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Integrating Information Services for Managing Regulations in International Maritime Transportation


  • Constantine Chlomoudis

    () (University of Piraeus, Department of Maritime Studies, 21, Gr. Lambraki & Distomou Str., 185 32, Piraeus, Greece)

  • Petros A. Kostagiolas

    () (Ionian University, Department of Archives, Library Science and Museology, 72, Ioannou Theotokis Str., 491 00, Corfu, Greece)


Nowadays, decision making in maritime transportation includes information for obligatory or not regulations related to quality, safety and security. Decisions of this nature have a significant effect on the actual cost of quality, safety and security in maritime transport. Although regulatory information is important, it is rather fragmented due to the internationalized nature of maritime operations as well as because it involves various private and public sector standardization agencies. In that respect, the development of an integrated maritime information service is essential in order to reduce costs and in turn improve maritime transportation services, streamline the flow of commerce as well as aid in developing better international, regional and national schemes. This paper initially provides two methodologies for estimating the cost of quality/safety/security and thereafter discusses the importance of managing regulatory material and information. Thereafter, a review of the literature is taking place and some innovative initiatives are presented, e.g. the “Maritime Knowledge Centre” of International Maritime Organization (IMO). Finally, a rationale will be proposed for the development of an integrated information service in order to provide a suitable and reliable information-knowledge based framework for quality, safety and security in maritime transportation. The implications resulting from the development of such a framework is discussed together with its significance for managing the relevant information.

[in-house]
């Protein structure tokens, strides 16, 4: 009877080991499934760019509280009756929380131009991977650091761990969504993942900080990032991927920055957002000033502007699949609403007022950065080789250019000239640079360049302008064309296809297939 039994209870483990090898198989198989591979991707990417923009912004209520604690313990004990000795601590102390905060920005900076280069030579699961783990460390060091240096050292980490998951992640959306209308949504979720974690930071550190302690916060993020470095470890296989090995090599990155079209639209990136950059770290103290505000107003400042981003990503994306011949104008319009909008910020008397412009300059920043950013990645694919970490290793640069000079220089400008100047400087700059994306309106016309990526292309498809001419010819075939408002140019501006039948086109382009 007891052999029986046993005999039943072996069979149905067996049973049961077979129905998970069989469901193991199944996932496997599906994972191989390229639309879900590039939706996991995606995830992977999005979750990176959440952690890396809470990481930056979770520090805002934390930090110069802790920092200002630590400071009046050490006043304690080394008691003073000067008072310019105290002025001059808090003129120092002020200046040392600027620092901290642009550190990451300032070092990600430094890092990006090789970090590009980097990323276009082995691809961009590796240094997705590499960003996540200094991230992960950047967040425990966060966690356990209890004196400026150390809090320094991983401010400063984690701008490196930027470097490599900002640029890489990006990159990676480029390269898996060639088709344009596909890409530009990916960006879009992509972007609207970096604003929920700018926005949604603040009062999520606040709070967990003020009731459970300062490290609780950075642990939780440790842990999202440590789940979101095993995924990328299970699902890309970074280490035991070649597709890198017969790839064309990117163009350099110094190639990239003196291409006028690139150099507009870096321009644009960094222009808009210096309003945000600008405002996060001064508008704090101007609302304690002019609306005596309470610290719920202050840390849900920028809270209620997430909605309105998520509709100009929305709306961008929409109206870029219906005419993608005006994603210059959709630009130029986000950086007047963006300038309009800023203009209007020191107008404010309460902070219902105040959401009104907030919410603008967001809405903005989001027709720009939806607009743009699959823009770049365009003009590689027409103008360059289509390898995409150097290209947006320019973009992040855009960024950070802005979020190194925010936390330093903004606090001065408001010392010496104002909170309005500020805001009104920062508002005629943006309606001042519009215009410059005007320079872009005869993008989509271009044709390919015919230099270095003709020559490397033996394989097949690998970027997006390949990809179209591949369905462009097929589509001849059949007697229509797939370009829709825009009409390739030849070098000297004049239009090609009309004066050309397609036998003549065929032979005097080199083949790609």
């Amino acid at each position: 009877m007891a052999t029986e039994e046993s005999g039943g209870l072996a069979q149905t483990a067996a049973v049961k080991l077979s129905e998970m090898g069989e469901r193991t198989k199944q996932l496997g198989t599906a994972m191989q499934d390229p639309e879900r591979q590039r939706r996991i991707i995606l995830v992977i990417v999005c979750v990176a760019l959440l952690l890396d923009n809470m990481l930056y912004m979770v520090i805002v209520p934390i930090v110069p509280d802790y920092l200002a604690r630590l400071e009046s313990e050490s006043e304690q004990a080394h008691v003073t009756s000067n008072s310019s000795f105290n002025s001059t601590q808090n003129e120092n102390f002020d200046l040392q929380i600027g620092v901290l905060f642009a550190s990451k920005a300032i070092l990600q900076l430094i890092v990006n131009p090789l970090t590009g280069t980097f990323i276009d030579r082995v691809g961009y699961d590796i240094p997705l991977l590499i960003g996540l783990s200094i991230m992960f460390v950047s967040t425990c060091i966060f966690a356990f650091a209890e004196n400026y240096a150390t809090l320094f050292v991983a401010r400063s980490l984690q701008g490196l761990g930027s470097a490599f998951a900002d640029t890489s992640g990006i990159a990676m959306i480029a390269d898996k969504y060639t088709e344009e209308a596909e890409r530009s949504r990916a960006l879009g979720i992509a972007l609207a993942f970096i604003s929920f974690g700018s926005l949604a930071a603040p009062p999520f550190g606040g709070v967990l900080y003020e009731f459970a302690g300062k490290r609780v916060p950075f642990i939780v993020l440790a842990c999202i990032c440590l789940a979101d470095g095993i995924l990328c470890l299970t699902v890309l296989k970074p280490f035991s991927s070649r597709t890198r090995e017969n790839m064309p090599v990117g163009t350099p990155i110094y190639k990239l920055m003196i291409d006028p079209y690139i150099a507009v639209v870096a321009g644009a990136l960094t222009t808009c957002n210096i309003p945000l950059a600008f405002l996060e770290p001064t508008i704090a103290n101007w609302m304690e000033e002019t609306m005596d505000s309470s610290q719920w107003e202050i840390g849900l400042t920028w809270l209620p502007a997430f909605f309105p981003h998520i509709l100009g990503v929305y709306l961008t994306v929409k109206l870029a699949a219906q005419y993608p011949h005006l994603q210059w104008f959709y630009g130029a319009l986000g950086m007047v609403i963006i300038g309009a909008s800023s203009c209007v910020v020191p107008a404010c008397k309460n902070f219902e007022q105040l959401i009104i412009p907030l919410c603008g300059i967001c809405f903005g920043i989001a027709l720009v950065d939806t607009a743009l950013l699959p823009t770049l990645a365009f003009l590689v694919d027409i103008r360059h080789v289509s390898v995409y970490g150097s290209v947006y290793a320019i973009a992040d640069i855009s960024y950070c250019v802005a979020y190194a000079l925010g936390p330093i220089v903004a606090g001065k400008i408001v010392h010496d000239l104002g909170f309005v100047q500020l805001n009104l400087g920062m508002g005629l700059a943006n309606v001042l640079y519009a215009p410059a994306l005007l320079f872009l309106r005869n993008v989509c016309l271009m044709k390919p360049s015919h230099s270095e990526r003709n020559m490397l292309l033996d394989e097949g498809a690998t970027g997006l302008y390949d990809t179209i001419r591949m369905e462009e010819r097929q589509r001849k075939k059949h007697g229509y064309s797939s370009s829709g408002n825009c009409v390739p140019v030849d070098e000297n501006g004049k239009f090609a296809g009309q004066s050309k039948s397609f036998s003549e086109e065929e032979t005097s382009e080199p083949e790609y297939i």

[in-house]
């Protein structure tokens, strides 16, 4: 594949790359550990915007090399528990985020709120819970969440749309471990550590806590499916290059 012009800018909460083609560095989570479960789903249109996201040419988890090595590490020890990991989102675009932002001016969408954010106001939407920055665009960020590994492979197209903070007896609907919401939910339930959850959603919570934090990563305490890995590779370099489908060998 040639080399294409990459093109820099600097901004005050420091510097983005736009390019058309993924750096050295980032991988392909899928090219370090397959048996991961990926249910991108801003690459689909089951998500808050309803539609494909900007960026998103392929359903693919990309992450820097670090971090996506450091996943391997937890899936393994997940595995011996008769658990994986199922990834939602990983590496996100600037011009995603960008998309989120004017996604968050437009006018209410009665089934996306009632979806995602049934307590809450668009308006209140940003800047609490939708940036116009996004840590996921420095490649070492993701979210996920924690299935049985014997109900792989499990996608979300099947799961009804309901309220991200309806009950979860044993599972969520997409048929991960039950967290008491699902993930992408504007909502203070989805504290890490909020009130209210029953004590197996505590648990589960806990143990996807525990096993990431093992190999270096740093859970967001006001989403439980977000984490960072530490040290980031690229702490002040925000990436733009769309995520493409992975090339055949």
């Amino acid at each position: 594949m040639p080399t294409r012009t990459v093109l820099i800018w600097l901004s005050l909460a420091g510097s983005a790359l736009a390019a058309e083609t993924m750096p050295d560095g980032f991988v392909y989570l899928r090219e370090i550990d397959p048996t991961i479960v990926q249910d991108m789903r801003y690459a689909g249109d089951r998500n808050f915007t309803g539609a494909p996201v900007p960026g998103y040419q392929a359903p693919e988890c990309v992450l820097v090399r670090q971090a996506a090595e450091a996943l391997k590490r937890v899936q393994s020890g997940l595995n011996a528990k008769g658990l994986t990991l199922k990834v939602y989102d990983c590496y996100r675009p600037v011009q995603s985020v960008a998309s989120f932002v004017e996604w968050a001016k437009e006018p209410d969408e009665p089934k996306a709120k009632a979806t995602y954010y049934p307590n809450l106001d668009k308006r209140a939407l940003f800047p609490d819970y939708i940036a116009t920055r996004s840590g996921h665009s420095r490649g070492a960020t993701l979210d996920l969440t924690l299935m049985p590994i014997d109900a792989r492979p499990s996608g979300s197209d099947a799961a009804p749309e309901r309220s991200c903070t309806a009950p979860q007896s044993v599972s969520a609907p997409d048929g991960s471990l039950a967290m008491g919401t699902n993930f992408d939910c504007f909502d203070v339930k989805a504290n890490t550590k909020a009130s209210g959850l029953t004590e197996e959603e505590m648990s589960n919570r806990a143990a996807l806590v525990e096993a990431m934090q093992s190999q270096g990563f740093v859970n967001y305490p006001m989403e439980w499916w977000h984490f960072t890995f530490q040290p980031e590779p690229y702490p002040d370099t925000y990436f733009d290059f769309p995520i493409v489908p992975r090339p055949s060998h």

Suggested Citation

  • Constantine Chlomoudis & Petros A. Kostagiolas, 2013. "Integrating Information Services for Managing Regulations in International Maritime Transportation," SPOUDAI Journal of Economics and Business, SPOUDAI Journal of Economics and Business, University of Piraeus, vol. 63(3-4), pages 128-136, July.
  • Handle: RePEc:spd:journl:v:63:y:2013:i:3-4:p:128-136

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    References listed on IDEAS

    1. Sophia Everett, 2003. "Corporatization: a legislative framework for port inefficiencies," Maritime Policy & Management, Taylor & Francis Journals, vol. 30(3), pages 211-219, July.
    2. Khalid Bichou, 2004. "The ISPS Code and The Cost of Port Compliance: An Initial Logistics and Supply Chain Framework for Port Security Assessment and Management," Maritime Economics & Logistics, Palgrave Macmillan;International Association of Maritime Economists (IAME), vol. 6(4), pages 322-348, December.
    3. Fafaliou, Irene & Lekakou, Maria & Theotokas, Ioannis, 2006. "Is the European shipping industry aware of corporate social responsibility? The case of the Greek-owned short sea shipping companies," Marine Policy, Elsevier, vol. 30(4), pages 412-419, July.
    4. Tzannatos, Ernestos & Kokotos, Dimitris, 2009. "Analysis of accidents in Greek shipping during the pre- and post-ISM period," Marine Policy, Elsevier, vol. 33(4), pages 679-684, July.
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    More about this item


    information services; maritime transport; quality; safety; security; regulations; standards.;

    JEL classification:

    • R41 - Urban, Rural, Regional, Real Estate, and Transportation Economics - - Transportation Economics - - - Transportation: Demand, Supply, and Congestion; Travel Time; Safety and Accidents; Transportation Noise
    • L15 - Industrial Organization - - Market Structure, Firm Strategy, and Market Performance - - - Information and Product Quality
    • D83 - Microeconomics - - Information, Knowledge, and Uncertainty - - - Search; Learning; Information and Knowledge; Communication; Belief; Unawareness


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